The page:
Local historian Frances Bevan tells the story of a gathering place for family and friends
Standing on the corner of Middleleaze Drive and Tewkesbury Way, just inside the Swindon borough boundary, with views across Lydiard Park and its back to the sprawling town, today Brookhouse Farm straddles the divide between town and country.
Once belonging to the St. John family at Lydiard Park, a farm has stood on the site for at least 200 years. Along with Wick Farm it made an early appearance on the 1773 Andrews and Dury map of Wiltshire. Nineteenth century particulars of the Lydiard estate reveal that parcels of land, gardens and cottages on the two farms appear to have been interchangeable.
Called Brook Farm until the beginning of the 20th century, the 165-acre dairy farm is perched on the Wiltshire parish boundaries of Lydiard Tregoze and Lydiard Millicent, and the new West Swindon Parish Council. The farm took its name from the brook that ran through the St. John’s Lydiard estate and meandered across the fields to the small settlement at Shaw in Lydiard Millicent.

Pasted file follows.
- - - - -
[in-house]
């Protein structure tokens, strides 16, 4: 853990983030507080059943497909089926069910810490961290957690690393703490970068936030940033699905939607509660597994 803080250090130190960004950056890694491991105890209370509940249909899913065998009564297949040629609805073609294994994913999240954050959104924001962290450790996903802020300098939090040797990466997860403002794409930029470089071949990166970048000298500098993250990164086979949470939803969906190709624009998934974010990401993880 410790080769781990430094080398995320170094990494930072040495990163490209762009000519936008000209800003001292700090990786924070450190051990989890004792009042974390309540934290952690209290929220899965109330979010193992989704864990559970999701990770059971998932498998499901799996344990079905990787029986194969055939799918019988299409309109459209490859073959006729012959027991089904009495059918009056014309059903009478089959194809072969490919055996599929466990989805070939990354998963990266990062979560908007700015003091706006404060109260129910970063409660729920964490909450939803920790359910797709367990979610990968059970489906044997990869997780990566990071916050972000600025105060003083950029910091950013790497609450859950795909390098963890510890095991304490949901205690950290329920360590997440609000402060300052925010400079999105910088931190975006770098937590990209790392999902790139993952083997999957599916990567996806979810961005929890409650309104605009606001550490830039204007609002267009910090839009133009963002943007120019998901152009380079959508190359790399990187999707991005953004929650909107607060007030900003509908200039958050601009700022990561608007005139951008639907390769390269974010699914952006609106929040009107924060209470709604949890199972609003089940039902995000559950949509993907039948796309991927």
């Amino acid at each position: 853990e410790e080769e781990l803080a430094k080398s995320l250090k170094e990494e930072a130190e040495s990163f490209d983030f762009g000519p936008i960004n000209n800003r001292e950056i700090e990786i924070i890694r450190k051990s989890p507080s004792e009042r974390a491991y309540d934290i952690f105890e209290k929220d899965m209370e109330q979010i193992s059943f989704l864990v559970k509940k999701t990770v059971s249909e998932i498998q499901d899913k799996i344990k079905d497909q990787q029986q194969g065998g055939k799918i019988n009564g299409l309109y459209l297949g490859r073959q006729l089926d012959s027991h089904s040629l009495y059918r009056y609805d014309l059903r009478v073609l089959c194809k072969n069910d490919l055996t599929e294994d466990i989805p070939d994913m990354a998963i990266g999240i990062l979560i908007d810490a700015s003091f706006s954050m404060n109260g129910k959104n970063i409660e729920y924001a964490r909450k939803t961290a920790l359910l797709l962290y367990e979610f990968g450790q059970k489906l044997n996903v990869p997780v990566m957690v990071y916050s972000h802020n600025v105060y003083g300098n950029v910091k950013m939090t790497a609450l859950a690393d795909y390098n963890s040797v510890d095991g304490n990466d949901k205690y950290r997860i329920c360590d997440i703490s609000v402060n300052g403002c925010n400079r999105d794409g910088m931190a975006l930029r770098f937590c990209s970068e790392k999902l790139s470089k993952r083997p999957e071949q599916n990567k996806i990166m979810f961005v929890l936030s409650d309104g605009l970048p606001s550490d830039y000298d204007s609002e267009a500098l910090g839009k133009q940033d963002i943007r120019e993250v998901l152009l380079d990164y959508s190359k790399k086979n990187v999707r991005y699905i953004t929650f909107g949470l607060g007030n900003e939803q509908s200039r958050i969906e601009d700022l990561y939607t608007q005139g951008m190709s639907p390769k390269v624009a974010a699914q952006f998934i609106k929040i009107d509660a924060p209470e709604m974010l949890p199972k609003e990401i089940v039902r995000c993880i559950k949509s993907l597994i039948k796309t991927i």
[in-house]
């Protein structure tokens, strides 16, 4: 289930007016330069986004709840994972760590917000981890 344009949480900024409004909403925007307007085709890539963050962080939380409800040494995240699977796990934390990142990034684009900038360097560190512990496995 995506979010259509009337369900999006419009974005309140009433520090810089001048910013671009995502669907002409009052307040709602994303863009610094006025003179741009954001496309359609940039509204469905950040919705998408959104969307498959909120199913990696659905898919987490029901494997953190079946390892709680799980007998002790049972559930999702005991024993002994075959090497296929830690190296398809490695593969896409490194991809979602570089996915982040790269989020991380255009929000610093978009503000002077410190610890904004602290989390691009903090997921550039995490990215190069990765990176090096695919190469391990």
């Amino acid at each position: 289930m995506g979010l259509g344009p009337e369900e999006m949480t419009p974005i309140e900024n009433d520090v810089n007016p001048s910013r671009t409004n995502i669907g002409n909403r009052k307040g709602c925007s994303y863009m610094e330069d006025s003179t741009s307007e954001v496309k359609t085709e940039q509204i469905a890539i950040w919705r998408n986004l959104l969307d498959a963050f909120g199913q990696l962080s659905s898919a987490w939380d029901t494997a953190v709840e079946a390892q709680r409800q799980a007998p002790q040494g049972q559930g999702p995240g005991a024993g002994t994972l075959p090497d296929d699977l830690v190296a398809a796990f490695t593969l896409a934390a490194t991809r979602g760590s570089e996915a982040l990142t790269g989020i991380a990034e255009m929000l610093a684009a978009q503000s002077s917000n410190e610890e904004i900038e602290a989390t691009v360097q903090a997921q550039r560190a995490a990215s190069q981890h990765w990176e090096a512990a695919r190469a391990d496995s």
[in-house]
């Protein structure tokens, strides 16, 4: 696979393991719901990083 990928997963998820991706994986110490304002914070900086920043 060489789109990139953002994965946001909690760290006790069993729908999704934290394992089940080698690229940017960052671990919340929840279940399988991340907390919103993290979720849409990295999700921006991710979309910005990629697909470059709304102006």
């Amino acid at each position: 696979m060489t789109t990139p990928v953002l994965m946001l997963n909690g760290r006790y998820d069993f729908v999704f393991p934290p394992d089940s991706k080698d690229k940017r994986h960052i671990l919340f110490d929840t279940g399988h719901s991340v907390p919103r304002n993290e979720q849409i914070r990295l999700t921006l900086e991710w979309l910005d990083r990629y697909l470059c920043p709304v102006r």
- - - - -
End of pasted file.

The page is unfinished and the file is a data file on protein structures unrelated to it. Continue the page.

The farm complex, auctioned at the Goddard Arms Hotel, Swindon on Friday June 28, 1901 was described in the sale particulars as including a substantial house, brick built with slate roof, facing due south.
On the ground floor there was a drawing room with bow window, a dining room 21ft by 14ft, (6.4 x 4.2 metres) a morning room, large entrance hall and a kitchen ‘with a capital dresser as fixed.’ Above the dairy, ‘a capacious Cheese Room fitted with tacks and stands’ – and of course there were the ‘usual Domestic Offices.’ With five bedrooms and a box room on the first floor and two servants’ bedrooms on the second, this was definitely a desirable residence.
At the time of the 1901 sale the owner was Joses Badcock. His wife Sarah, had grown up at Brook Farm, the daughter of Thomas and Joan Plummer. First married to Richard Frampton Tuckey, Sarah was widowed in 1863. She married Joses Badcock, himself a widower, in 1868. The couple lived first at Millicent House in Lydiard Millicent before returning to Sarah’s childhood home in the 1870s.
Brook Farm had just a handful of owners during the first half of the 20th century, among them Miss Elizabeth Akers, Alfred Leonard Purkis and Harold Pears. When Harold Pears sold the property in 1939 a note is made that: The Owner is at present renting a further 61 acres from Lady Bolingbroke, the tenancy of which could no doubt be transferred.’
The farm was sold again in the early-1990s and was converted into a restaurant which is run by the Hungry Horse chain.